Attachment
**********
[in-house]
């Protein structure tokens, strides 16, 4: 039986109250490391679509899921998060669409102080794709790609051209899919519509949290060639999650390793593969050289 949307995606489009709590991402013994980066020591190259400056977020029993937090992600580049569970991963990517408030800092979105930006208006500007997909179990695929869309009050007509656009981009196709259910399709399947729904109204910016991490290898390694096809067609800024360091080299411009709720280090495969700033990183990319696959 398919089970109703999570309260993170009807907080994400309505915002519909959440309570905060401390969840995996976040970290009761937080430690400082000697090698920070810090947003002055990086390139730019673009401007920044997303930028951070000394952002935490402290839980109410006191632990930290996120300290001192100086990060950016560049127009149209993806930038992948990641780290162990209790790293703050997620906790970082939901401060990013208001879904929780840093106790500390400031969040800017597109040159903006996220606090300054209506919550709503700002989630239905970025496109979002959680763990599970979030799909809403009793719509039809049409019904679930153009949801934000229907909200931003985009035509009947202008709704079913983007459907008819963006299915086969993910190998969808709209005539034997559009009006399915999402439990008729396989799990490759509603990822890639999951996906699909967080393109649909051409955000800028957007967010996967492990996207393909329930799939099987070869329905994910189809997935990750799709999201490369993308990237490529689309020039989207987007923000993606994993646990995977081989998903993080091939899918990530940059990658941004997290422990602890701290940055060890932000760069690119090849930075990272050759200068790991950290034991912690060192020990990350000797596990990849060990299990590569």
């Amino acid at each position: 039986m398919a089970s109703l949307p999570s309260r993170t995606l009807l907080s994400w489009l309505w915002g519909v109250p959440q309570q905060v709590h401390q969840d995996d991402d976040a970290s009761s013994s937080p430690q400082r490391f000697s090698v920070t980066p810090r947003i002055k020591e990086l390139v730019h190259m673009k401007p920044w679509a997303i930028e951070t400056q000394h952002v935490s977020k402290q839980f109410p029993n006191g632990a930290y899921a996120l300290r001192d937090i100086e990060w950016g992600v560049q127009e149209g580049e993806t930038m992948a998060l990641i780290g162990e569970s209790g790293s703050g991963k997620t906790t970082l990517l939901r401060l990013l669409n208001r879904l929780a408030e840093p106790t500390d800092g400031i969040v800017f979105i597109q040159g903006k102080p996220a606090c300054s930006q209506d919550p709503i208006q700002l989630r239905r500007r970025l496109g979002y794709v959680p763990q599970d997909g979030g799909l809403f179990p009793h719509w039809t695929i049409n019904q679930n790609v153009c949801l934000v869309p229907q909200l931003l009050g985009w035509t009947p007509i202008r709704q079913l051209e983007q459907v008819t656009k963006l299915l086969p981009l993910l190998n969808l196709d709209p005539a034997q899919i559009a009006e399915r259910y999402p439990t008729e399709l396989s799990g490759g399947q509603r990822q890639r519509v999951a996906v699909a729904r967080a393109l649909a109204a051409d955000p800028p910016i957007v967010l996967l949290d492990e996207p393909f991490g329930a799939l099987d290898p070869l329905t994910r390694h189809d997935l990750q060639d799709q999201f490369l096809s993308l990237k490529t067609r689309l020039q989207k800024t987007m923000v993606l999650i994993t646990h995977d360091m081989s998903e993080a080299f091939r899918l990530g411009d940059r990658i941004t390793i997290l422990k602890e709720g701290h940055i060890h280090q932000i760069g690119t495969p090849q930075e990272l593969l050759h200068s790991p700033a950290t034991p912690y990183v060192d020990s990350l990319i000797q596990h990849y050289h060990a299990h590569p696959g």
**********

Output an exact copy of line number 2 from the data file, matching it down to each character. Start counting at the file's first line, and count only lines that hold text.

């Protein structure tokens, strides 16, 4: 039986109250490391679509899921998060669409102080794709790609051209899919519509949290060639999650390793593969050289 949307995606489009709590991402013994980066020591190259400056977020029993937090992600580049569970991963990517408030800092979105930006208006500007997909179990695929869309009050007509656009981009196709259910399709399947729904109204910016991490290898390694096809067609800024360091080299411009709720280090495969700033990183990319696959 398919089970109703999570309260993170009807907080994400309505915002519909959440309570905060401390969840995996976040970290009761937080430690400082000697090698920070810090947003002055990086390139730019673009401007920044997303930028951070000394952002935490402290839980109410006191632990930290996120300290001192100086990060950016560049127009149209993806930038992948990641780290162990209790790293703050997620906790970082939901401060990013208001879904929780840093106790500390400031969040800017597109040159903006996220606090300054209506919550709503700002989630239905970025496109979002959680763990599970979030799909809403009793719509039809049409019904679930153009949801934000229907909200931003985009035509009947202008709704079913983007459907008819963006299915086969993910190998969808709209005539034997559009009006399915999402439990008729396989799990490759509603990822890639999951996906699909967080393109649909051409955000800028957007967010996967492990996207393909329930799939099987070869329905994910189809997935990750799709999201490369993308990237490529689309020039989207987007923000993606994993646990995977081989998903993080091939899918990530940059990658941004997290422990602890701290940055060890932000760069690119090849930075990272050759200068790991950290034991912690060192020990990350000797596990990849060990299990590569």